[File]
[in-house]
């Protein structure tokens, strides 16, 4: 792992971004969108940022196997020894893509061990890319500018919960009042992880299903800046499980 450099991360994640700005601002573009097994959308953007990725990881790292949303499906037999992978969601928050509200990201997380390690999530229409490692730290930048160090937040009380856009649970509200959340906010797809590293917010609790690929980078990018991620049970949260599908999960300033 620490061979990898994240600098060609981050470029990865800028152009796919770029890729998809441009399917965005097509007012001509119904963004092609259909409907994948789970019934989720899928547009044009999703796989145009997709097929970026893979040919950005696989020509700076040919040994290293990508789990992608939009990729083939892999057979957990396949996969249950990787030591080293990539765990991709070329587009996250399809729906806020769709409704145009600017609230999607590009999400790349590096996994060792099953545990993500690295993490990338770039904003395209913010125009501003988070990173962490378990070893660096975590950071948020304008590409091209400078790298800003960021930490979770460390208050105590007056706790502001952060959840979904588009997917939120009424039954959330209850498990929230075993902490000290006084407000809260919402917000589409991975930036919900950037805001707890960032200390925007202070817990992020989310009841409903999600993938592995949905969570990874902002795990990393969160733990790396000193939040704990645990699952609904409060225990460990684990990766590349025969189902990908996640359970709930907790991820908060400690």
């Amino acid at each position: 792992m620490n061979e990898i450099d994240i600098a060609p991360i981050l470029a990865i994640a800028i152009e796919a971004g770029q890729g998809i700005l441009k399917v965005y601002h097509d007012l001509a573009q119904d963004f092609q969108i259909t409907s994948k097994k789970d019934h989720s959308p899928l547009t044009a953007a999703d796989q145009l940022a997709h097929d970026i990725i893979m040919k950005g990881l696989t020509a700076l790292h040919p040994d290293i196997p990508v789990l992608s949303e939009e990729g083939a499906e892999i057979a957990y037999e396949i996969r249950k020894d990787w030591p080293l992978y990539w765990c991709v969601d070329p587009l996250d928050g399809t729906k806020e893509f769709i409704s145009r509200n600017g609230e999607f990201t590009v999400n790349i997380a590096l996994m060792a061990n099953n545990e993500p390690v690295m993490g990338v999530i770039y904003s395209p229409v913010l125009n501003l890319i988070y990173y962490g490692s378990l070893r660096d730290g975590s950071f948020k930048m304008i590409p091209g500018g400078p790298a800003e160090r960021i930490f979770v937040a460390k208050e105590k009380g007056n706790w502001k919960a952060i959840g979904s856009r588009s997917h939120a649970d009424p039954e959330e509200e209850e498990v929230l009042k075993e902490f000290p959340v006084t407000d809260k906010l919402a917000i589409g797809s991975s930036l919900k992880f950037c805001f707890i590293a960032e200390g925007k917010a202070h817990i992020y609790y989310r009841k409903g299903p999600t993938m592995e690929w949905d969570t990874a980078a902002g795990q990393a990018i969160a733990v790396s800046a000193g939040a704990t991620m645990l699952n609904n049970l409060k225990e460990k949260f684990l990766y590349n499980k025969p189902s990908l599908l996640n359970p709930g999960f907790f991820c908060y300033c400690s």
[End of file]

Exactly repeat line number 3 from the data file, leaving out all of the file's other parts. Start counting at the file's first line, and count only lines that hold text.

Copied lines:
């Amino acid at each position: 792992m620490n061979e990898i450099d994240i600098a060609p991360i981050l470029a990865i994640a800028i152009e796919a971004g770029q890729g998809i700005l441009k399917v965005y601002h097509d007012l001509a573009q119904d963004f092609q969108i259909t409907s994948k097994k789970d019934h989720s959308p899928l547009t044009a953007a999703d796989q145009l940022a997709h097929d970026i990725i893979m040919k950005g990881l696989t020509a700076l790292h040919p040994d290293i196997p990508v789990l992608s949303e939009e990729g083939a499906e892999i057979a957990y037999e396949i996969r249950k020894d990787w030591p080293l992978y990539w765990c991709v969601d070329p587009l996250d928050g399809t729906k806020e893509f769709i409704s145009r509200n600017g609230e999607f990201t590009v999400n790349i997380a590096l996994m060792a061990n099953n545990e993500p390690v690295m993490g990338v999530i770039y904003s395209p229409v913010l125009n501003l890319i988070y990173y962490g490692s378990l070893r660096d730290g975590s950071f948020k930048m304008i590409p091209g500018g400078p790298a800003e160090r960021i930490f979770v937040a460390k208050e105590k009380g007056n706790w502001k919960a952060i959840g979904s856009r588009s997917h939120a649970d009424p039954e959330e509200e209850e498990v929230l009042k075993e902490f000290p959340v006084t407000d809260k906010l919402a917000i589409g797809s991975s930036l919900k992880f950037c805001f707890i590293a960032e200390g925007k917010a202070h817990i992020y609790y989310r009841k409903g299903p999600t993938m592995e690929w949905d969570t990874a980078a902002g795990q990393a990018i969160a733990v790396s800046a000193g939040a704990t991620m645990l699952n609904n049970l409060k225990e460990k949260f684990l990766y590349n499980k025969p189902s990908l599908l996640n359970p709930g999960f907790f991820c908060y300033c400690s």